The South African student community makes for a sizeable and dynamic market with total spending power of about R39.5 billion per annum, says the 2013 survey of student’s financial position.
Released this week, the Student Spending Report 2013 undertaken by a firm called the Student Village SA found that students in South Africa spend 15% more per year than the average citizen. They command disposable spend on average of R3510 per month or R42 120 per annum.
“The results of this report show that with the access they have to disposable income, South African students are definitely a market to be noticed and watched,” says Ronen Aires, CEO at Student Village.
Aires said “There is no doubt that engaging with SA students is a challenge to marketers, and knowing if this market contains real financial value is something we felt was worth looking into. Our findings show that while students see money as an essential part of life, they feel that it does not define who they are or who they will become”.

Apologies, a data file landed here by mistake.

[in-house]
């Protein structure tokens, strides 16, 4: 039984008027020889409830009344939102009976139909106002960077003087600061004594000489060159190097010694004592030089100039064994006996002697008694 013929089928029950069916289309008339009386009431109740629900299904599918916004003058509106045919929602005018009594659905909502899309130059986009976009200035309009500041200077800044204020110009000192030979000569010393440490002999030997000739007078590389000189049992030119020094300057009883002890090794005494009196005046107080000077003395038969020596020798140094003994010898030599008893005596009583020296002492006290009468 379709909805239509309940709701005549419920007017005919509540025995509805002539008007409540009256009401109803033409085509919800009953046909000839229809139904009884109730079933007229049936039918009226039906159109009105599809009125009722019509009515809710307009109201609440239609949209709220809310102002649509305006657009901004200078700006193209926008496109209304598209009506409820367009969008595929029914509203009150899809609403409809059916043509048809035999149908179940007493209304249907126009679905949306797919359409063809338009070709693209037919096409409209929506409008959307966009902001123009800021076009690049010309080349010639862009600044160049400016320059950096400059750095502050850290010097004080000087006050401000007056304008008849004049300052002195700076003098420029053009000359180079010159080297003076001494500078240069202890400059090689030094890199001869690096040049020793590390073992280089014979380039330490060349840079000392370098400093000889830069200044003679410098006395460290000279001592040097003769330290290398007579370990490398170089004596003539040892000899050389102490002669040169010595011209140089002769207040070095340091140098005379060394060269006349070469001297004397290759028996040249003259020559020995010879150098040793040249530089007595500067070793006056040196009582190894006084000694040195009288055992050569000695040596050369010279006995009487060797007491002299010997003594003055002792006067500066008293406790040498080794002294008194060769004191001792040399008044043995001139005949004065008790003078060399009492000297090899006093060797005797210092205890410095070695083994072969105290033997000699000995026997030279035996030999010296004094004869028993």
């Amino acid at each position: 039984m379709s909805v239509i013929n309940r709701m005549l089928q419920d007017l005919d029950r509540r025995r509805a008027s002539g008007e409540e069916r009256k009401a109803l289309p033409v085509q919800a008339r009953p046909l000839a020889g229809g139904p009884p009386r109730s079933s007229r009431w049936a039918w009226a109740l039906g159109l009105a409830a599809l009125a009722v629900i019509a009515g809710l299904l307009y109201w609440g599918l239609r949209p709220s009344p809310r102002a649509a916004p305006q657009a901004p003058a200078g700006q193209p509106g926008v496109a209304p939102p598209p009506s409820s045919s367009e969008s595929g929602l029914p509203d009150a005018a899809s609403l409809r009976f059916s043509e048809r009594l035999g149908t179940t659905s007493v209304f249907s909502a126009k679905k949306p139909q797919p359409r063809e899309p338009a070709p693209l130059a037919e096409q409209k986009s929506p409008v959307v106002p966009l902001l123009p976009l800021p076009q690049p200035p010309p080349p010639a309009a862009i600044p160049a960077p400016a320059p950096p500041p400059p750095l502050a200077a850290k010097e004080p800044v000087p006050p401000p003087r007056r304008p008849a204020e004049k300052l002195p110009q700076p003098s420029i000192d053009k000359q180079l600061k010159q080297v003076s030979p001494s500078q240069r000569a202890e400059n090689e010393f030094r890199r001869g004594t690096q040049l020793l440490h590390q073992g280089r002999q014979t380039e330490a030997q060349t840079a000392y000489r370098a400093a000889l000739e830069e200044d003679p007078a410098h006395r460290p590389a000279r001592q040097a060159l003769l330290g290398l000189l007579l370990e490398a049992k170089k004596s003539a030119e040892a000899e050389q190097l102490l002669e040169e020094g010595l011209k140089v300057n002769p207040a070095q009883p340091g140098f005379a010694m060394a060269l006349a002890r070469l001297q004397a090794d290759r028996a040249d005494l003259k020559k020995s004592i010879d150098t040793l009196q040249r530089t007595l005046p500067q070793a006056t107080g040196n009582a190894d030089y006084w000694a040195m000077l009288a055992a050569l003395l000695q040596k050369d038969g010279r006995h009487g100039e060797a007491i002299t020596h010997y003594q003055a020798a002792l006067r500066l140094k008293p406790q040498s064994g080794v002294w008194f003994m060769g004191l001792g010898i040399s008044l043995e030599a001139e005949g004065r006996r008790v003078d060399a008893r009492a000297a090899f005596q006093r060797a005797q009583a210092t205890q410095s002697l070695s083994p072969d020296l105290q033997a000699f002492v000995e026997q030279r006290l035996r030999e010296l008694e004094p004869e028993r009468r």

The report covered a sample of 681 male and female students (between the ages of 18 – 24) from tertiary institutions nationally through focus groups, an online component and field research – looking at a strong demographic representation of South Africa.
Parents’ financial support remains the predominant factor in students’ disposable income followed by part time work (24%) and bursaries (18%).
Aires highlighted the bursary factors as interesting. “This shows us that students have greater access to bursaries as companies and government is getting more involved in education and development. We have noticed a steady increase in student spending over the past 3 years – up by R552 per month from 2010.”
The survey revealed that the top 5 categories in students’ spend is; rent, food, clothing, petrol and extra tuition. This is followed by a long list of items such as gadgets, entertainment, alcohol, transport costs, toiletries, cosmetics and hairdressers/beauty. The survey found that the highest value purchase amongst all students is cell phones, with BlackBerry still being the most appealing brand.
Aires said “A key aspect of this year’s research revolves around credit, where students are becoming ever more ‘credit savvy’ as they are more aware of the risk of debt and see it as a negative thing – 20% of respondents indicated that they have credit cards (down from 43% last year) and 24% have retail accounts”.